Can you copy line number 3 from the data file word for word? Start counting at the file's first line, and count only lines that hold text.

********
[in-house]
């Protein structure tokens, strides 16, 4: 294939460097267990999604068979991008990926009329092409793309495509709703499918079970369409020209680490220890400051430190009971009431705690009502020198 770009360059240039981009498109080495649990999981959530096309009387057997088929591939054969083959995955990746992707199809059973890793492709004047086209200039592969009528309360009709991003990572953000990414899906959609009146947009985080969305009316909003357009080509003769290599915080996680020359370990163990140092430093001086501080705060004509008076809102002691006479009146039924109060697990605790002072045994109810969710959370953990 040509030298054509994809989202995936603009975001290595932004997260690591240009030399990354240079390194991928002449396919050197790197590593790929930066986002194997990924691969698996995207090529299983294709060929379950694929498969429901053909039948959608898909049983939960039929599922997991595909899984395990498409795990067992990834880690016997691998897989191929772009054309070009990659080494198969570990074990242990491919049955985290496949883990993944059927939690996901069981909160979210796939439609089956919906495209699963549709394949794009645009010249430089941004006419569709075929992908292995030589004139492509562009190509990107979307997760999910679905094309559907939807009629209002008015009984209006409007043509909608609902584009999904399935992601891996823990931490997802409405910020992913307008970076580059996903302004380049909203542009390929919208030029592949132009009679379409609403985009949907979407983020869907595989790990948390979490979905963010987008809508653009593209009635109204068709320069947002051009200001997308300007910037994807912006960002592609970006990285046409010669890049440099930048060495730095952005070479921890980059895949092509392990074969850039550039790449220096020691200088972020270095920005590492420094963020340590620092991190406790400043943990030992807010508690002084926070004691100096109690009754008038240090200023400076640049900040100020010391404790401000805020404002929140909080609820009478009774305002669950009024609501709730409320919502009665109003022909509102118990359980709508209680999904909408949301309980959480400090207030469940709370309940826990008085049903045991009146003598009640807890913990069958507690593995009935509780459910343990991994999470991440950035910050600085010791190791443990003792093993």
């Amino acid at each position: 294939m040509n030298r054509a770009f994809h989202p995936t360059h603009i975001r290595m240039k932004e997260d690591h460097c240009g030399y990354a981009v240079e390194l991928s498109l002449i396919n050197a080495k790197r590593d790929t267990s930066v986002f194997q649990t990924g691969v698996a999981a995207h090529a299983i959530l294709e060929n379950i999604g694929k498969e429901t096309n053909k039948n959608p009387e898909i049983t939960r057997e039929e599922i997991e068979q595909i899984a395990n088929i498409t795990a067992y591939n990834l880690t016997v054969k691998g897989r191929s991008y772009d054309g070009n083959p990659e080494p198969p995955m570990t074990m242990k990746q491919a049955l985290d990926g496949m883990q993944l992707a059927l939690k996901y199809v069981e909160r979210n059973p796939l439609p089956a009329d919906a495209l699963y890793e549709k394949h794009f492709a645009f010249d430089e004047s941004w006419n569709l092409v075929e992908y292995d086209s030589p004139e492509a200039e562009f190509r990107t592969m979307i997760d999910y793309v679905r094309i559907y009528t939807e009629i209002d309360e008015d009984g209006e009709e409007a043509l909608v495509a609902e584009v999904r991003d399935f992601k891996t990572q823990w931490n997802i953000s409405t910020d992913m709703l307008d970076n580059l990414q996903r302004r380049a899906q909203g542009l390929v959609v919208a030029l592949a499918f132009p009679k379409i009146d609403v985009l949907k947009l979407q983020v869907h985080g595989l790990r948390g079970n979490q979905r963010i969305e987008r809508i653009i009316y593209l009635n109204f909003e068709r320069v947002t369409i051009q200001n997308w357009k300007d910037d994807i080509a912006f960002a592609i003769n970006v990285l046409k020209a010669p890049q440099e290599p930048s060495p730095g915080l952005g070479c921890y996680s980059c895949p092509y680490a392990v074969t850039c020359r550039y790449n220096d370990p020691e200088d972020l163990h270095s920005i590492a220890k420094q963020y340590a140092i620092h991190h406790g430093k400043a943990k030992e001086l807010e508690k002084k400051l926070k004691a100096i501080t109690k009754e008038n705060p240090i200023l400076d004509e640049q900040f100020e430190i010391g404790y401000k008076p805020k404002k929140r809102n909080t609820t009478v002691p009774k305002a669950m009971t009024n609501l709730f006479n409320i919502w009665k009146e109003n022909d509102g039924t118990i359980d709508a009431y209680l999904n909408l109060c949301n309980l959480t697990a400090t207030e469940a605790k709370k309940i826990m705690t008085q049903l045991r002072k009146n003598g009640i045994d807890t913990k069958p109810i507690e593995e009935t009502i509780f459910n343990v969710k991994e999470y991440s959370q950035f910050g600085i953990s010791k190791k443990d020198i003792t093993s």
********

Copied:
């Amino acid at each position: 294939m040509n030298r054509a770009f994809h989202p995936t360059h603009i975001r290595m240039k932004e997260d690591h460097c240009g030399y990354a981009v240079e390194l991928s498109l002449i396919n050197a080495k790197r590593d790929t267990s930066v986002f194997q649990t990924g691969v698996a999981a995207h090529a299983i959530l294709e060929n379950i999604g694929k498969e429901t096309n053909k039948n959608p009387e898909i049983t939960r057997e039929e599922i997991e068979q595909i899984a395990n088929i498409t795990a067992y591939n990834l880690t016997v054969k691998g897989r191929s991008y772009d054309g070009n083959p990659e080494p198969p995955m570990t074990m242990k990746q491919a049955l985290d990926g496949m883990q993944l992707a059927l939690k996901y199809v069981e909160r979210n059973p796939l439609p089956a009329d919906a495209l699963y890793e549709k394949h794009f492709a645009f010249d430089e004047s941004w006419n569709l092409v075929e992908y292995d086209s030589p004139e492509a200039e562009f190509r990107t592969m979307i997760d999910y793309v679905r094309i559907y009528t939807e009629i209002d309360e008015d009984g209006e009709e409007a043509l909608v495509a609902e584009v999904r991003d399935f992601k891996t990572q823990w931490n997802i953000s409405t910020d992913m709703l307008d970076n580059l990414q996903r302004r380049a899906q909203g542009l390929v959609v919208a030029l592949a499918f132009p009679k379409i009146d609403v985009l949907k947009l979407q983020v869907h985080g595989l790990r948390g079970n979490q979905r963010i969305e987008r809508i653009i009316y593209l009635n109204f909003e068709r320069v947002t369409i051009q200001n997308w357009k300007d910037d994807i080509a912006f960002a592609i003769n970006v990285l046409k020209a010669p890049q440099e290599p930048s060495p730095g915080l952005g070479c921890y996680s980059c895949p092509y680490a392990v074969t850039c020359r550039y790449n220096d370990p020691e200088d972020l163990h270095s920005i590492a220890k420094q963020y340590a140092i620092h991190h406790g430093k400043a943990k030992e001086l807010e508690k002084k400051l926070k004691a100096i501080t109690k009754e008038n705060p240090i200023l400076d004509e640049q900040f100020e430190i010391g404790y401000k008076p805020k404002k929140r809102n909080t609820t009478v002691p009774k305002a669950m009971t009024n609501l709730f006479n409320i919502w009665k009146e109003n022909d509102g039924t118990i359980d709508a009431y209680l999904n909408l109060c949301n309980l959480t697990a400090t207030e469940a605790k709370k309940i826990m705690t008085q049903l045991r002072k009146n003598g009640i045994d807890t913990k069958p109810i507690e593995e009935t009502i509780f459910n343990v969710k991994e999470y991440s959370q950035f910050g600085i953990s010791k190791k443990d020198i003792t093993s």